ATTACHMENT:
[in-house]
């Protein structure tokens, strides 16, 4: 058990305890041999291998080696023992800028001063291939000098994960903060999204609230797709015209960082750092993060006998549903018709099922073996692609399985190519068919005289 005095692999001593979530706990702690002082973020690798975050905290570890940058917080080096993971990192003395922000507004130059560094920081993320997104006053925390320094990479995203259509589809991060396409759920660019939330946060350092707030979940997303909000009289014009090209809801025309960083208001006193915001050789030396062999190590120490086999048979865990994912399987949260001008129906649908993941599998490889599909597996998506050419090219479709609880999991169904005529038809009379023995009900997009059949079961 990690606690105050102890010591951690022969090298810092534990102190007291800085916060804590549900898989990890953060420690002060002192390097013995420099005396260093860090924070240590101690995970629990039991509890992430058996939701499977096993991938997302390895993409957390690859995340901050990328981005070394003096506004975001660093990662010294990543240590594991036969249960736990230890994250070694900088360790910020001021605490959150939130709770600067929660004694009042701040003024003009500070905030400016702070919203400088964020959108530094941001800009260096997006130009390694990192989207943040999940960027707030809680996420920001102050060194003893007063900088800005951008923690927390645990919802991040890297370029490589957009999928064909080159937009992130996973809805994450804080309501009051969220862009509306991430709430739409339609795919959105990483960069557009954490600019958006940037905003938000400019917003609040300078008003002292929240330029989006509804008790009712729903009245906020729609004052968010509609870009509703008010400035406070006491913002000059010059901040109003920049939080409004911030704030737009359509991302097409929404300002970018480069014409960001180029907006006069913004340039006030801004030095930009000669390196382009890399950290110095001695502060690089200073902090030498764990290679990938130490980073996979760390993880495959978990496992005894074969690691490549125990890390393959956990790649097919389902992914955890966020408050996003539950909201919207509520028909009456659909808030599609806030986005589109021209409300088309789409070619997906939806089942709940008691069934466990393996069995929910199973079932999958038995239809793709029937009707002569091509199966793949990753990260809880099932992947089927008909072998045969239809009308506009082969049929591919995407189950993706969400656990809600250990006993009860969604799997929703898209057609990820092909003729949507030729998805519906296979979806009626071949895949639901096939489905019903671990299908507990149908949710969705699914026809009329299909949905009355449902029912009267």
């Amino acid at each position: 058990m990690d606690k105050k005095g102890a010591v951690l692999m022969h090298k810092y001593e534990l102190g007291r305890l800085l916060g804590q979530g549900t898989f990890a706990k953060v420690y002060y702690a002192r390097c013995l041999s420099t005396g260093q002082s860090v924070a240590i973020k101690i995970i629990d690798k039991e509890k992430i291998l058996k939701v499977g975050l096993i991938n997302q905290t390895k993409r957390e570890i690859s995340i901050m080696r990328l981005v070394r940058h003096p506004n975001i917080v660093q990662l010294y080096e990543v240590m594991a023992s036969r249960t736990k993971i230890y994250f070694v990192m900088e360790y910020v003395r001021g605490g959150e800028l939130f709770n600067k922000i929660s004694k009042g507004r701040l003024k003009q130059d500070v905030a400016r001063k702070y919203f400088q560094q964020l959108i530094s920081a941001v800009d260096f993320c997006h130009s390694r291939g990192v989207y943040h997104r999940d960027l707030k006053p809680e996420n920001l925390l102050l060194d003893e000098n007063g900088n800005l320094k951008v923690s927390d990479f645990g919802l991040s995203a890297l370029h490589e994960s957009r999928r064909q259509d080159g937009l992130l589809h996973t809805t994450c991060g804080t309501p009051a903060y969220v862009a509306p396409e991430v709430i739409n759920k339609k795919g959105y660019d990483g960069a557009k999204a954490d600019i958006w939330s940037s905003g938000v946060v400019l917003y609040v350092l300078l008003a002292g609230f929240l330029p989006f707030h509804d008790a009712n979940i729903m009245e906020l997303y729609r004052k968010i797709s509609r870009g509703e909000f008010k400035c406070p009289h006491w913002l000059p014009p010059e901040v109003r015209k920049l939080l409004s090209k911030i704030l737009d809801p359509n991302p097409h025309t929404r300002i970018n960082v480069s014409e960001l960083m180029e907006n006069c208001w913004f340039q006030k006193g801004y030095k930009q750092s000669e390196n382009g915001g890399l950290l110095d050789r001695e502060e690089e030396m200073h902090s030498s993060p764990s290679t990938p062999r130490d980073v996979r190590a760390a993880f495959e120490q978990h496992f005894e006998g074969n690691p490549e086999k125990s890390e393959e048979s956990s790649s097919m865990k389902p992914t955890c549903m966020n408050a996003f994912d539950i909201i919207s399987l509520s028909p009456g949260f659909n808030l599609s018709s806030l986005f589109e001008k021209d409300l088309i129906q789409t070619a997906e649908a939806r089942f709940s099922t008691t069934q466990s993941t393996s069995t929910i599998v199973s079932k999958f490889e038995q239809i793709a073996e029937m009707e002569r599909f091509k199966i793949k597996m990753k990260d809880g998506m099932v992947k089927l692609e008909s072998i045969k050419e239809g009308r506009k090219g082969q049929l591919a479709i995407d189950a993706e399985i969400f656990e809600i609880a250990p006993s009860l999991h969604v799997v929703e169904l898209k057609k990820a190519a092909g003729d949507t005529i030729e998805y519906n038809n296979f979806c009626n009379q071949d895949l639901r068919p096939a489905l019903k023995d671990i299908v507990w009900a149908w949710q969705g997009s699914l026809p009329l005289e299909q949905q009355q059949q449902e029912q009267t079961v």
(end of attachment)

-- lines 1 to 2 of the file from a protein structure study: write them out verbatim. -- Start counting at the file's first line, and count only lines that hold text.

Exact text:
[in-house]
């Protein structure tokens, strides 16, 4: 058990305890041999291998080696023992800028001063291939000098994960903060999204609230797709015209960082750092993060006998549903018709099922073996692609399985190519068919005289 005095692999001593979530706990702690002082973020690798975050905290570890940058917080080096993971990192003395922000507004130059560094920081993320997104006053925390320094990479995203259509589809991060396409759920660019939330946060350092707030979940997303909000009289014009090209809801025309960083208001006193915001050789030396062999190590120490086999048979865990994912399987949260001008129906649908993941599998490889599909597996998506050419090219479709609880999991169904005529038809009379023995009900997009059949079961 990690606690105050102890010591951690022969090298810092534990102190007291800085916060804590549900898989990890953060420690002060002192390097013995420099005396260093860090924070240590101690995970629990039991509890992430058996939701499977096993991938997302390895993409957390690859995340901050990328981005070394003096506004975001660093990662010294990543240590594991036969249960736990230890994250070694900088360790910020001021605490959150939130709770600067929660004694009042701040003024003009500070905030400016702070919203400088964020959108530094941001800009260096997006130009390694990192989207943040999940960027707030809680996420920001102050060194003893007063900088800005951008923690927390645990919802991040890297370029490589957009999928064909080159937009992130996973809805994450804080309501009051969220862009509306991430709430739409339609795919959105990483960069557009954490600019958006940037905003938000400019917003609040300078008003002292929240330029989006509804008790009712729903009245906020729609004052968010509609870009509703008010400035406070006491913002000059010059901040109003920049939080409004911030704030737009359509991302097409929404300002970018480069014409960001180029907006006069913004340039006030801004030095930009000669390196382009890399950290110095001695502060690089200073902090030498764990290679990938130490980073996979760390993880495959978990496992005894074969690691490549125990890390393959956990790649097919389902992914955890966020408050996003539950909201919207509520028909009456659909808030599609806030986005589109021209409300088309789409070619997906939806089942709940008691069934466990393996069995929910199973079932999958038995239809793709029937009707002569091509199966793949990753990260809880099932992947089927008909072998045969239809009308506009082969049929591919995407189950993706969400656990809600250990006993009860969604799997929703898209057609990820092909003729949507030729998805519906296979979806009626071949895949639901096939489905019903671990299908507990149908949710969705699914026809009329299909949905009355449902029912009267």